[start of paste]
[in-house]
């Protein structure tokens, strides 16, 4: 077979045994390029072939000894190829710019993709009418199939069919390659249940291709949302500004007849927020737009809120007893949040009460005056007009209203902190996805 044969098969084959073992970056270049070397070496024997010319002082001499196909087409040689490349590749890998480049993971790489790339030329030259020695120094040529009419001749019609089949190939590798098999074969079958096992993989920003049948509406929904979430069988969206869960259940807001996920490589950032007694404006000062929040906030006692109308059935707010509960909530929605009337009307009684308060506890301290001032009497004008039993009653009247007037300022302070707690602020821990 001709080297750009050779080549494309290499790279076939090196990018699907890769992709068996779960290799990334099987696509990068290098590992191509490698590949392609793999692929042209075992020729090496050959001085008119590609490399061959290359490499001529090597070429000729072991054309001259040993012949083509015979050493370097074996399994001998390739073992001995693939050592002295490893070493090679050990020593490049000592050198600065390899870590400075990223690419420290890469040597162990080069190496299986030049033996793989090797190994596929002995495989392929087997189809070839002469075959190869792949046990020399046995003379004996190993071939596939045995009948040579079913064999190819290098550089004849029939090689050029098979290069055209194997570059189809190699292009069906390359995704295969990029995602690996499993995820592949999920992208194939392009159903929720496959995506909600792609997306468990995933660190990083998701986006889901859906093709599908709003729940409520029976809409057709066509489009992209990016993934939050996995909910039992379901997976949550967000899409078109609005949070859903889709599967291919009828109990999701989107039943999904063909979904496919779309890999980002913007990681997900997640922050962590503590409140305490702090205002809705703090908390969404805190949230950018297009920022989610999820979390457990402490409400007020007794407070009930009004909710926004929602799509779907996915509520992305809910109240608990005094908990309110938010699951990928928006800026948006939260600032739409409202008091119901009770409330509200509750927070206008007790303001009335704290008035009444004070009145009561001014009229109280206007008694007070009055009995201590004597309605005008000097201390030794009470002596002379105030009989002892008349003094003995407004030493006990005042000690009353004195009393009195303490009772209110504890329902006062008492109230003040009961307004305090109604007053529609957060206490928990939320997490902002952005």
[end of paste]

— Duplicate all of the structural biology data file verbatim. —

[in-house]
């Protein structure tokens, strides 16, 4: 077979045994390029072939000894190829710019993709009418199939069919390659249940291709949302500004007849927020737009809120007893949040009460005056007009209203902190996805 044969098969084959073992970056270049070397070496024997010319002082001499196909087409040689490349590749890998480049993971790489790339030329030259020695120094040529009419001749019609089949190939590798098999074969079958096992993989920003049948509406929904979430069988969206869960259940807001996920490589950032007694404006000062929040906030006692109308059935707010509960909530929605009337009307009684308060506890301290001032009497004008039993009653009247007037300022302070707690602020821990 001709080297750009050779080549494309290499790279076939090196990018699907890769992709068996779960290799990334099987696509990068290098590992191509490698590949392609793999692929042209075992020729090496050959001085008119590609490399061959290359490499001529090597070429000729072991054309001259040993012949083509015979050493370097074996399994001998390739073992001995693939050592002295490893070493090679050990020593490049000592050198600065390899870590400075990223690419420290890469040597162990080069190496299986030049033996793989090797190994596929002995495989392929087997189809070839002469075959190869792949046990020399046995003379004996190993071939596939045995009948040579079913064999190819290098550089004849029939090689050029098979290069055209194997570059189809190699292009069906390359995704295969990029995602690996499993995820592949999920992208194939392009159903929720496959995506909600792609997306468990995933660190990083998701986006889901859906093709599908709003729940409520029976809409057709066509489009992209990016993934939050996995909910039992379901997976949550967000899409078109609005949070859903889709599967291919009828109990999701989107039943999904063909979904496919779309890999980002913007990681997900997640922050962590503590409140305490702090205002809705703090908390969404805190949230950018297009920022989610999820979390457990402490409400007020007794407070009930009004909710926004929602799509779907996915509520992305809910109240608990005094908990309110938010699951990928928006800026948006939260600032739409409202008091119901009770409330509200509750927070206008007790303001009335704290008035009444004070009145009561001014009229109280206007008694007070009055009995201590004597309605005008000097201390030794009470002596002379105030009989002892008349003094003995407004030493006990005042000690009353004195009393009195303490009772209110504890329902006062008492109230003040009961307004305090109604007053529609957060206490928990939320997490902002952005």